Living in rural Australia, I have some doubts about electric cars.
The distances are greater, and charging infrastructure is poorer, but ignoring farm trucks and people who live in the deep outback, like the NT, I'd guess that most people's regular journeys are less than 300km.
Most electric cars will do that comfortably on a full charge, meaning that they can be charged at home overnight.
(We already have a local electrician advertising that they install home chargers, just as they install heat pumps and air conditioning units.)
As a thought experiment I drew a 100km circle round Beechworth
And guess what, most of the places I might want to go are inside that circle, or damned close to it.
Where the problem comes is the odd extra out of band journey, and I suspect we'll go through a transition phase where households maintain two cars, an electric car and an older petrol one for long journeys.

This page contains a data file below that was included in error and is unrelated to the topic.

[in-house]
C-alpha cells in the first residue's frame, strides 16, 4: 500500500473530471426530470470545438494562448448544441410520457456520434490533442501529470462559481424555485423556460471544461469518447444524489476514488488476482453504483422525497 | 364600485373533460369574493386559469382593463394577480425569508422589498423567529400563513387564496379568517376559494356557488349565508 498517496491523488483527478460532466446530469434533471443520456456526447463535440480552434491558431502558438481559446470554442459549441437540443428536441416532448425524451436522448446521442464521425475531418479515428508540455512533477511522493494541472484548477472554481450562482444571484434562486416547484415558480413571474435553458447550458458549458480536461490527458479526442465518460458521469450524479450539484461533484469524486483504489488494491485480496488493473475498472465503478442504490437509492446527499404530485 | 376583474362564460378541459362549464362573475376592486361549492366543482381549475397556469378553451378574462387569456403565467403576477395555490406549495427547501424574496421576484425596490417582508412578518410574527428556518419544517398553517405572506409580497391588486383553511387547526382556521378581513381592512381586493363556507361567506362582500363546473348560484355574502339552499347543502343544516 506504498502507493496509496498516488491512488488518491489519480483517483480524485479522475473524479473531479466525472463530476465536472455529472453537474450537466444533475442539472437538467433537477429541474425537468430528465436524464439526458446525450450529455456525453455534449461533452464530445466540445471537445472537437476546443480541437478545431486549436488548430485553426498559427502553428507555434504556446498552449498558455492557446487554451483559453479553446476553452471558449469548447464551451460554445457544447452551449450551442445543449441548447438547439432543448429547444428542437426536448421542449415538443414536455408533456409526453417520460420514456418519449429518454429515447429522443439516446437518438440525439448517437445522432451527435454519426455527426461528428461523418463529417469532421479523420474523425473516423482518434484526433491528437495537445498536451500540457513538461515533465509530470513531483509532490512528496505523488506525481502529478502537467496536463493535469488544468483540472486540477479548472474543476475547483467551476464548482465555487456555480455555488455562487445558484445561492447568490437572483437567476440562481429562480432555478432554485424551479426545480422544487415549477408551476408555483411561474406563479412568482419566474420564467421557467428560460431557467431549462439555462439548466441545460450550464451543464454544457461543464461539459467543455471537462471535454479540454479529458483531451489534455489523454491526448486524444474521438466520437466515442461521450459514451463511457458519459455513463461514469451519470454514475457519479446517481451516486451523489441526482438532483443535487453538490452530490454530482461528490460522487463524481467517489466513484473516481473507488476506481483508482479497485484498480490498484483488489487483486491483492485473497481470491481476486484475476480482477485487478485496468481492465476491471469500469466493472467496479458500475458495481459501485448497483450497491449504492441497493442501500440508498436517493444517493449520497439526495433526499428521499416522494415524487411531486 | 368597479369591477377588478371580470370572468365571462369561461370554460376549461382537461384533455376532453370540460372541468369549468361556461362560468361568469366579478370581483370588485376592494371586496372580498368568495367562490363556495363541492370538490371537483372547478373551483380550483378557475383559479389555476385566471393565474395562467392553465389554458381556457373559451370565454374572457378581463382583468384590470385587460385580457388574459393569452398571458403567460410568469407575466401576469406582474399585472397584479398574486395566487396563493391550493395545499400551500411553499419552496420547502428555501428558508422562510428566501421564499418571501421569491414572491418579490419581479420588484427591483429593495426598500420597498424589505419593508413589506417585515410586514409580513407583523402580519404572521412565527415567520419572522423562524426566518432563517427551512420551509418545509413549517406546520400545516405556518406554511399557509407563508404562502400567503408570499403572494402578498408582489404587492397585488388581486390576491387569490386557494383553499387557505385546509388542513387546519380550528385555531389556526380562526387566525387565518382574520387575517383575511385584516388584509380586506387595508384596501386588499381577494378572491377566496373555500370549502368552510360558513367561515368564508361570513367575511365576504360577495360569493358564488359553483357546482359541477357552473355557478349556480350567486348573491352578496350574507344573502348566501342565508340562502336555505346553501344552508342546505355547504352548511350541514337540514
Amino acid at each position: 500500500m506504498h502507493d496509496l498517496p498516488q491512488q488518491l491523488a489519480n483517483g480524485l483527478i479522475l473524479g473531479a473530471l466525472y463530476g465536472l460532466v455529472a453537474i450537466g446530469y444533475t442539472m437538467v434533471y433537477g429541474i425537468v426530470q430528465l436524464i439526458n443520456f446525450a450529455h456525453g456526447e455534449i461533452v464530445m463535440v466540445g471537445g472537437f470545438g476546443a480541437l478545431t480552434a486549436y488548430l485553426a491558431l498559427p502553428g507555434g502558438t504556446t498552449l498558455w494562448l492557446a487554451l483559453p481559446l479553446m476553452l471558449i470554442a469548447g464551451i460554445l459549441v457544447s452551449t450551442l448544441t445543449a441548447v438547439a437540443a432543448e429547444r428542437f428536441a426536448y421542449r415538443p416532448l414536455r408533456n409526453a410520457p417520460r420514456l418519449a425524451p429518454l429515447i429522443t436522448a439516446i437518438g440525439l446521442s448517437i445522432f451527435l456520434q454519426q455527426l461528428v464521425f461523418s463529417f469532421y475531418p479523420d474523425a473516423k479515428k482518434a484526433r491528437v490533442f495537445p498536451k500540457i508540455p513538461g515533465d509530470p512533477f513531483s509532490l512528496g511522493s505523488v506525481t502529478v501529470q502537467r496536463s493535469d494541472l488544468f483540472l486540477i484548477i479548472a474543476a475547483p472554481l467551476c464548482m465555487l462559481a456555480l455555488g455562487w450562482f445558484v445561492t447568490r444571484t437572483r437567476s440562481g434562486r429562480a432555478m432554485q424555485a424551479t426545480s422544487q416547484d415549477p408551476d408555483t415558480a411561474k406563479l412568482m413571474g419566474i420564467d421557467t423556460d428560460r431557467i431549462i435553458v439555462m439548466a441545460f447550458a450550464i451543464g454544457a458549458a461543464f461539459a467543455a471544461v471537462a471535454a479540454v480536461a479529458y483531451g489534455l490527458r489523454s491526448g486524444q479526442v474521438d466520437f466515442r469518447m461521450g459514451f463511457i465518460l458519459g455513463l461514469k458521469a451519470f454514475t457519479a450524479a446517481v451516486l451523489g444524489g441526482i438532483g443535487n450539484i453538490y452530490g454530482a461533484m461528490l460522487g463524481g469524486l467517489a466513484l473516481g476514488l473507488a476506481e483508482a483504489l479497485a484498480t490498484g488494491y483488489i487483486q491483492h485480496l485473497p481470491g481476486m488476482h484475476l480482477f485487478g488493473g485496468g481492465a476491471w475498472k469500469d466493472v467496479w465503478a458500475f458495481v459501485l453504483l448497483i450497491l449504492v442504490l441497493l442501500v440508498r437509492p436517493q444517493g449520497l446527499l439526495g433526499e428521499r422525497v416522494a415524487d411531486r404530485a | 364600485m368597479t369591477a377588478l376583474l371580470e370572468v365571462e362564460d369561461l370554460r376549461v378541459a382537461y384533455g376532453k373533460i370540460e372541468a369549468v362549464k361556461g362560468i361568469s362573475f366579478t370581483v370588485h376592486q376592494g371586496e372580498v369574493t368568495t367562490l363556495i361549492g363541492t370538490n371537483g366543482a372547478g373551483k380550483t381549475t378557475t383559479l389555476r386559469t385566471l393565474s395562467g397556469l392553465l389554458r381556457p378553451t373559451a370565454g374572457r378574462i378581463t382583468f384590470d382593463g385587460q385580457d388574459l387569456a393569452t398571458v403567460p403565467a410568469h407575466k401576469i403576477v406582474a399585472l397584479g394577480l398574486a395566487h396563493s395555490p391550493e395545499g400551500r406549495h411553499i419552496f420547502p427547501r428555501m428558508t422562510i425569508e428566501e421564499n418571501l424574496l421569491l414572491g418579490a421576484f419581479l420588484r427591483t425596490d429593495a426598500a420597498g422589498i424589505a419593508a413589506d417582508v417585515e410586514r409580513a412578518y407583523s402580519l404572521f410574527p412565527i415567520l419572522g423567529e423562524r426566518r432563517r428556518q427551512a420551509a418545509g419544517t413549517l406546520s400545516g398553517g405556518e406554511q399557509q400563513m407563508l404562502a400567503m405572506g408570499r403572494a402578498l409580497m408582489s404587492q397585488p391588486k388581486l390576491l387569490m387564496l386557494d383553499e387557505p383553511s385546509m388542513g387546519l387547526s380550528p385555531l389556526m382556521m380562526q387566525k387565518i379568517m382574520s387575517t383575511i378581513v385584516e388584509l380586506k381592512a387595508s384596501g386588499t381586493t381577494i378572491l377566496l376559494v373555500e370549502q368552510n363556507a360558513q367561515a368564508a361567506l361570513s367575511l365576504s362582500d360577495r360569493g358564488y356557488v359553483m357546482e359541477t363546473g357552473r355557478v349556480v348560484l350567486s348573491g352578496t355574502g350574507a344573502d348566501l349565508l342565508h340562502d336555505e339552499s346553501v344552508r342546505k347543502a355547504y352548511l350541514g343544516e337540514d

Certainly, it's probably what we would do, even though our 600km journey last weekend from Port Fairy to home would have been doable in an EV as there's a charging station roughly halfway in Creswick.
Given that most rural households already have two cars due to poor public transport outside of the cities, it's not that difficult to imagine.
So looking at our local supermarket car park what do we see? We are in the early stages of the transition, but it is beginning to happen and EV's are not the rarity they were eighteen months ago
Well, there's the occasional Tesla, just as there's the occasional BMW and Merc.
But it's more common to see electric MG's, Hyundai Ioniqs and Konas, plus I've just seen my first BYD. There's also the occasional grey market second hand import from Japan - usually a Nissan Leaf.
In other words, when there is a widespread changeover to electric cars, it won't necessarily be to Tesla or any of the traditional manufacturers ...